Kiosk Guides for Learning

The majority of Indian students are "holistic" learners. They learn more
easily if they see the
whole picture first, then learn the details as a part of the whole
Sandra J Fox 1944
Oglala Sioux educator

Studying with multiple sources

Course information can be delivered through a variety of formats:

Lectures by teacher or guests


Fictional story/novel

Original source material as diaries, government documents,
proceedings, minutes

Electronic media such as videos, radio programs

Interviews and biographies

Eyewitness accounts
or commentaries

Hand-outs and printout summaries, outlines, etc. of (text) chapters, magazine articles

Internet web sites

Discussion groups

Stahl, et al (1998) found that using multiple-text sources can only be effective if we are taught to use them properly. As beginners, we tend to be more consistent in what information we select from short, well-constructed texts. Longer, less structured documents tend to be more confusing.

Text books

  • provide the (required) foundation of facts and viewpoints as starting  point and/or overview
  • can sequence information, facts, issues
  • create a context for comparing and understanding other sources
  • can be written in a neutral, objective tone

Problems with a single text for a subject or course include:

  • information is often "academic" lacking the drama of real life experience, adventure, and experimentation
  • bias is hidden or concealed ignoring competing facts, priorities, minority viewpoints
  • a single interpretation limits how reported facts are prioritized/sequenced, restricting viewpoint (Euro/Caucasian) or subject testing (white male)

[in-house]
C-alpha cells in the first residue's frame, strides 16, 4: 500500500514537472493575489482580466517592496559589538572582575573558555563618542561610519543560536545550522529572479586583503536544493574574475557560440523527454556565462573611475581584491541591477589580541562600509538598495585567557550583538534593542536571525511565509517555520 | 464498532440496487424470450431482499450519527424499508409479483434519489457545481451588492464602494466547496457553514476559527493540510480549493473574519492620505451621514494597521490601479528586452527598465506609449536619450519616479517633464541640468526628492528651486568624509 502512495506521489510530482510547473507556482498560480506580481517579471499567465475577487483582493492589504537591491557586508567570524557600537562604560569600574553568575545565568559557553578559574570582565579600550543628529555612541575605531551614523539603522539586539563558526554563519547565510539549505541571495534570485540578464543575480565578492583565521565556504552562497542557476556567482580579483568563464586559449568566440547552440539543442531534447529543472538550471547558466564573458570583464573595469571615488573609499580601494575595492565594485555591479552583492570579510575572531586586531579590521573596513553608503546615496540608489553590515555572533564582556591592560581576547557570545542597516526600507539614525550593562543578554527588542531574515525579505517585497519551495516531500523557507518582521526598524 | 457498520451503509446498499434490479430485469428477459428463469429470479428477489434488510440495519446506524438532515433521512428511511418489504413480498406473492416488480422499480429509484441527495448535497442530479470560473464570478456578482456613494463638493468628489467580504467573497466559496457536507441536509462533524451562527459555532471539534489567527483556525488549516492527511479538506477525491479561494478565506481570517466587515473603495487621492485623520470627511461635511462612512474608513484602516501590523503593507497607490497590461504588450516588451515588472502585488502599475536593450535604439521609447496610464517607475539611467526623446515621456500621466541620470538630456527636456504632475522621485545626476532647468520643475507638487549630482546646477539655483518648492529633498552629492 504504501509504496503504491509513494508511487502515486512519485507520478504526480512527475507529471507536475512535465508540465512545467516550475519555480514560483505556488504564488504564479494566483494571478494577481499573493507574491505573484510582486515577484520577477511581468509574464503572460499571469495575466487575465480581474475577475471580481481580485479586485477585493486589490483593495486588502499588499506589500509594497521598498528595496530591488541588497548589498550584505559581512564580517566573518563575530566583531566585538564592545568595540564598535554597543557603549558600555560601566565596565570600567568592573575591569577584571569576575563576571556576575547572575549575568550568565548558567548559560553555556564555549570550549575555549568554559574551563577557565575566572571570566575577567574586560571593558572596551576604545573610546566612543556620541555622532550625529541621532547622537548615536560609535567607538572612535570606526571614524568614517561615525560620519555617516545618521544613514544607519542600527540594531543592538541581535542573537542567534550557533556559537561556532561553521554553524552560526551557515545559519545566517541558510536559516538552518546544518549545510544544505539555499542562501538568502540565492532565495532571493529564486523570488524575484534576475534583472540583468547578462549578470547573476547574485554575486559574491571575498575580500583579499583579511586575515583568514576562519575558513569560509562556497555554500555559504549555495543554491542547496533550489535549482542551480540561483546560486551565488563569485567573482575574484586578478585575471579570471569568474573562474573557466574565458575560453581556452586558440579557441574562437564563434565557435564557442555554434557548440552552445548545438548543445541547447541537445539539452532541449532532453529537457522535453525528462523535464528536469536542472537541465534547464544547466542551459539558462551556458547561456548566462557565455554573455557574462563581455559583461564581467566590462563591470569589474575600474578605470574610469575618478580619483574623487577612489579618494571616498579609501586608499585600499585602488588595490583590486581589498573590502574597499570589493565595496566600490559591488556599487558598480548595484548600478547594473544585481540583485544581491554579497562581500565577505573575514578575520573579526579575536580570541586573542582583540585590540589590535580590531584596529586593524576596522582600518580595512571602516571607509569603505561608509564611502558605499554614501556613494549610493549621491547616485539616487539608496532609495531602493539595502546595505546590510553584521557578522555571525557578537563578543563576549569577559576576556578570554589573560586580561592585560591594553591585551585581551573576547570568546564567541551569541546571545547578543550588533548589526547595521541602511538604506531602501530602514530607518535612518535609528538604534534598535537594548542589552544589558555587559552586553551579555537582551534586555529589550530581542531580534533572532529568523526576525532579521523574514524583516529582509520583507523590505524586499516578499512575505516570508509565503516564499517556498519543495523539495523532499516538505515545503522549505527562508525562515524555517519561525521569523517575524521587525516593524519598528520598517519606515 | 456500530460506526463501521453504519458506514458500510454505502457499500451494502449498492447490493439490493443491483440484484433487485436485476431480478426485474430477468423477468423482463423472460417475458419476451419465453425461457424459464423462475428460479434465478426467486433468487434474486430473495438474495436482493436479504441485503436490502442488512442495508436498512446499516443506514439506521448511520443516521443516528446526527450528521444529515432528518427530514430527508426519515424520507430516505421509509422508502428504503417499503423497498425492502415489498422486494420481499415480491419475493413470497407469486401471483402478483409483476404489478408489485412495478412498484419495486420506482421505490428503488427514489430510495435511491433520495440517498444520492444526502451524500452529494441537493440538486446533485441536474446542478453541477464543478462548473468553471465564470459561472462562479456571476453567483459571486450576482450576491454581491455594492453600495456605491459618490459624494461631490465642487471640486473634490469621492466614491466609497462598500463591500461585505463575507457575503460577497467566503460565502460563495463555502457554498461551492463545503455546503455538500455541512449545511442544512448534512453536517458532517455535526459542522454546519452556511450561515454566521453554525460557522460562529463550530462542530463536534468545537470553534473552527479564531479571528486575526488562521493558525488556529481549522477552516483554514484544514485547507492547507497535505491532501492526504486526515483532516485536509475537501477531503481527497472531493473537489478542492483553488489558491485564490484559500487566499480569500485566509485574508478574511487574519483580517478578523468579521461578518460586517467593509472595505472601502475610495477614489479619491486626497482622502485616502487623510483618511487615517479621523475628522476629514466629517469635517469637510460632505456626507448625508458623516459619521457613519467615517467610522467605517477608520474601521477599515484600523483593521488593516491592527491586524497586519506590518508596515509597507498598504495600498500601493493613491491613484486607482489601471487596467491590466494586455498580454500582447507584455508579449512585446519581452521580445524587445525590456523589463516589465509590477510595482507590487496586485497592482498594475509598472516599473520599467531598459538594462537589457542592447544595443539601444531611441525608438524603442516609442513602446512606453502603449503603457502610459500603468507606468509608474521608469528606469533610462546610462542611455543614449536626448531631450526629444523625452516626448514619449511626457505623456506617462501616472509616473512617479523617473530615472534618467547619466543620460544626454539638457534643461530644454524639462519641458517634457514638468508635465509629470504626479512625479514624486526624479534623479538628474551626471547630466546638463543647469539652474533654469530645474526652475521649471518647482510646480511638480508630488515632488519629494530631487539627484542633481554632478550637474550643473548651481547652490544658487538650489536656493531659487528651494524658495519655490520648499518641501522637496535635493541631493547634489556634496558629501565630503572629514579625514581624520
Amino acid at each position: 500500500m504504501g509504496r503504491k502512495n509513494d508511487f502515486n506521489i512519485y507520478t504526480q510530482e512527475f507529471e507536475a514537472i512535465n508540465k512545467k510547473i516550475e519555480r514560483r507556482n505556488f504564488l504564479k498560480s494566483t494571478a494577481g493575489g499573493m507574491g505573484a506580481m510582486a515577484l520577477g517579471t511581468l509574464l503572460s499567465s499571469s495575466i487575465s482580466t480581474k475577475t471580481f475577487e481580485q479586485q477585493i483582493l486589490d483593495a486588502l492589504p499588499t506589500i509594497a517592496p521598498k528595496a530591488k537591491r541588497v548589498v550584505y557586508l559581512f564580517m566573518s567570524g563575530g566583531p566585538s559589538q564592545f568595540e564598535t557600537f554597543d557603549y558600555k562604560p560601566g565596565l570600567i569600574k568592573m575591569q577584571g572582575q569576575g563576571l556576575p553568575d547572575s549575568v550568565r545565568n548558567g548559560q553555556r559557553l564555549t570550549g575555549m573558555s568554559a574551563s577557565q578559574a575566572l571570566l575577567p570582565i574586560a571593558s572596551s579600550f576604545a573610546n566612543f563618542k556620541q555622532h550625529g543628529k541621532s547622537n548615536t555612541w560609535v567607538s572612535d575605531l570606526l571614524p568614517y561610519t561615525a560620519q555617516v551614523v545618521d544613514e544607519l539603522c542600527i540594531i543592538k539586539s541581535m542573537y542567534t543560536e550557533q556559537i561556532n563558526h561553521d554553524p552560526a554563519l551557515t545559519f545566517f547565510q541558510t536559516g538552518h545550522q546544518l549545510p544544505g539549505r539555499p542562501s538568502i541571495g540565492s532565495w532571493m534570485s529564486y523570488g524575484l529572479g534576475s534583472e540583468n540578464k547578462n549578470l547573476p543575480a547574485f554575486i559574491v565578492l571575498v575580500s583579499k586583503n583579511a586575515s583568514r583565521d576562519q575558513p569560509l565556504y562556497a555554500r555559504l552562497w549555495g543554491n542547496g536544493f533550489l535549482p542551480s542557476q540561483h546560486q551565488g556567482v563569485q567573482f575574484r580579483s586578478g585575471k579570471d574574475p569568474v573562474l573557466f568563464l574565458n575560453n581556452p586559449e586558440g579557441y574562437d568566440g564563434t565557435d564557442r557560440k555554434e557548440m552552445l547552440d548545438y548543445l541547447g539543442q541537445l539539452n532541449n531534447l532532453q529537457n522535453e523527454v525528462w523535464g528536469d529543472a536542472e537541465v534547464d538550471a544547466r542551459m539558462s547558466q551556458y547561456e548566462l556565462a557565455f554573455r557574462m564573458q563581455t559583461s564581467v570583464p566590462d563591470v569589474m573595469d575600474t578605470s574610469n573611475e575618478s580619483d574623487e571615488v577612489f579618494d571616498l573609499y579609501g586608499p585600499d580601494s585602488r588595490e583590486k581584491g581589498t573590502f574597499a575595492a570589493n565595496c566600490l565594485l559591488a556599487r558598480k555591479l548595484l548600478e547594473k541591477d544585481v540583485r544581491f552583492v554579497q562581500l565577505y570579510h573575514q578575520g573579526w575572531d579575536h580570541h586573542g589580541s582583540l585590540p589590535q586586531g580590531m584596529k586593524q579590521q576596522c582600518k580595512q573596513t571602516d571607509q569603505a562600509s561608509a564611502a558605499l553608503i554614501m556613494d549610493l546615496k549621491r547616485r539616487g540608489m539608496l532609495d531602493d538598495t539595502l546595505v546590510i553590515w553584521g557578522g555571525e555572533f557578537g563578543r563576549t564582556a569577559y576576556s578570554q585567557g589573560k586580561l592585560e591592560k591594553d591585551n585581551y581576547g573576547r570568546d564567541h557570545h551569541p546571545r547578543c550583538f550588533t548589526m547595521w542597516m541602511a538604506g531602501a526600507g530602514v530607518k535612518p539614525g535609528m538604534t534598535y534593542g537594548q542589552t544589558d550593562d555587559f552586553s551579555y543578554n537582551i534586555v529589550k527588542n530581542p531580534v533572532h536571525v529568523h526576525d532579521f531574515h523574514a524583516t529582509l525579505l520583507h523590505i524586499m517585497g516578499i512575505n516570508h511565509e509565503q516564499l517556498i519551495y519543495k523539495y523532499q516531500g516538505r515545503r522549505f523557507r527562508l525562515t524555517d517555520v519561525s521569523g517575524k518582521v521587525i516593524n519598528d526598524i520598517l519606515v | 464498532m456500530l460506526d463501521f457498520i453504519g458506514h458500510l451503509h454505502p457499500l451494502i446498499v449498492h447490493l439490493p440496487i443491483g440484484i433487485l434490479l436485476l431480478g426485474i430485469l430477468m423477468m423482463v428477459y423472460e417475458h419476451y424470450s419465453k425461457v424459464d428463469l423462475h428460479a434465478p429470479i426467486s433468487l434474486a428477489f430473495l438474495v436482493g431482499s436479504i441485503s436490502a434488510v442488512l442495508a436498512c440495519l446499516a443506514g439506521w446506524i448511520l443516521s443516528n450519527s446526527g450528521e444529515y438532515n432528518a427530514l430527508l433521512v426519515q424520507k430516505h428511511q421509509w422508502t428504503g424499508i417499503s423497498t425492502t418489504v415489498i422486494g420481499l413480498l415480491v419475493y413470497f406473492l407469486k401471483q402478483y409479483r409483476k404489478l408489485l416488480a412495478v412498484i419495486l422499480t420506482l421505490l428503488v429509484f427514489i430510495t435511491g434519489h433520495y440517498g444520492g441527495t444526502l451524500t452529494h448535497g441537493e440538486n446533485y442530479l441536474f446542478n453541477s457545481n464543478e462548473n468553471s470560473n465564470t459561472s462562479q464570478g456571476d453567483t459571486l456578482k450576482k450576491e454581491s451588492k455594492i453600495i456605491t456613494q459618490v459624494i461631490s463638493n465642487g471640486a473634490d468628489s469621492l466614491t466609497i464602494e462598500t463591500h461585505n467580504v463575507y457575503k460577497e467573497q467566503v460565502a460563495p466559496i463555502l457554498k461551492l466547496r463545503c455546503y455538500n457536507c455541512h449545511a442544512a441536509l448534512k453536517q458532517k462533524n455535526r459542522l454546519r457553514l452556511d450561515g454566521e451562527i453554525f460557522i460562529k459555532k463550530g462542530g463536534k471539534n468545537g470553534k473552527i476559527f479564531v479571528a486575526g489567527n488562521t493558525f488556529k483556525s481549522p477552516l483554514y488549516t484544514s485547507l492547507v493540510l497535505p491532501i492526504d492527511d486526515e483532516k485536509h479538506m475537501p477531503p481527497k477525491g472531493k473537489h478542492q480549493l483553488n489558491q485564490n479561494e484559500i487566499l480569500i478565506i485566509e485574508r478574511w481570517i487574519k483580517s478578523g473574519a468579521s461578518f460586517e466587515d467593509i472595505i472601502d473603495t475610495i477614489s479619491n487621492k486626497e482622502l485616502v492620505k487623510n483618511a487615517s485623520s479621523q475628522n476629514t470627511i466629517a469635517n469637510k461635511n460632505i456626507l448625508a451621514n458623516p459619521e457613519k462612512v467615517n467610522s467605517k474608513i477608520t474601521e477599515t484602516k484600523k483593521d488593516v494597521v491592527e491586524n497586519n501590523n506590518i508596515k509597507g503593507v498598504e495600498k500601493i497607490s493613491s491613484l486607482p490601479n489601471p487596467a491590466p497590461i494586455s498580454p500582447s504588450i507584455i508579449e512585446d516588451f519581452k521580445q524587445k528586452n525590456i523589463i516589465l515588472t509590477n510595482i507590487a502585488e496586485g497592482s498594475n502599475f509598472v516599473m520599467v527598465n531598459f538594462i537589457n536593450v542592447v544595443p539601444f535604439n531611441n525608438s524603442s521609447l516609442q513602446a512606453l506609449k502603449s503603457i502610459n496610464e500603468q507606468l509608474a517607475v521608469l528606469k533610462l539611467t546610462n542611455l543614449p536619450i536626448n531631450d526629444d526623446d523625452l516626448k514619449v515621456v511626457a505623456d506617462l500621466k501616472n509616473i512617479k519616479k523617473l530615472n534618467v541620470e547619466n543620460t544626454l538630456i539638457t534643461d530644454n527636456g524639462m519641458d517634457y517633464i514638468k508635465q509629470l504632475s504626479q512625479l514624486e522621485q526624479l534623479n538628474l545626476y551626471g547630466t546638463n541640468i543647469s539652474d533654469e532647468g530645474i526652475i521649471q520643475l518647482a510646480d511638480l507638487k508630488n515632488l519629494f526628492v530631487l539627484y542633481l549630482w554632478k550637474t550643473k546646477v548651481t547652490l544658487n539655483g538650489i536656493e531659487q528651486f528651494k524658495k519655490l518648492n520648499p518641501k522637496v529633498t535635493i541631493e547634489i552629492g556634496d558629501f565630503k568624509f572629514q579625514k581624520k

• original/eyewitness sources of information are secondary to interpretative accounts

Additional readings and alternative sources
of information can assist you to

  • create a richer understanding
    with additional information and perspective
  • interact or engage with facts, actors, circumstances
    of the material
  • practice and familiarize
    yourself with new subject vocabulary and concepts
  • process opposing, even conflicting,
    points of view in order to assess, evaluate, defend

Conflicting information however can impede your learning,
unless you can

  • analyze it for commonalties
  • reorganize or synthesize
    your model for understanding it
  • consider the impact of, and evaluate, conflicts
  • filter it with a context presented in the basic text

Some Recommendations:

  • Read your text
    to provide the factual framework from which to begin
    (see also Taking notes from a text book)
  • Proceed to shorter, more focused sources
    of information especially if you are inexperienced in the subject
  • Practice with multiple texts to improve your evaluative skills:
    • compare and contrast your sources
    • analyze them for bias or viewpoint
    • note when and where they were written, and how that affects the viewpoint
  • Understand the connections
    between events, actors, and circumstances rather than learn a series of "facts" which can be easily be forgotten
  • Use in-class or on-line discussion time
    to test your understanding and ask questions!
Inspired and adapted from the study "What Happens When Students Read Multiple Source Documents in History?" Co-authors: Steven A. Stahl, Cynthia R. Hynd, Bruce K. Britton, Mary M. McNish (University of Georgia) and Dennis Bosquet (Clarke County School District) as found at (May 11, 00).
See also:

Effective study habits | A.S.P.I.R.E. - a study system | Index - a study system | Studying with flashcards | Studying with multiple sources | Finding the right study space | Studying text books in science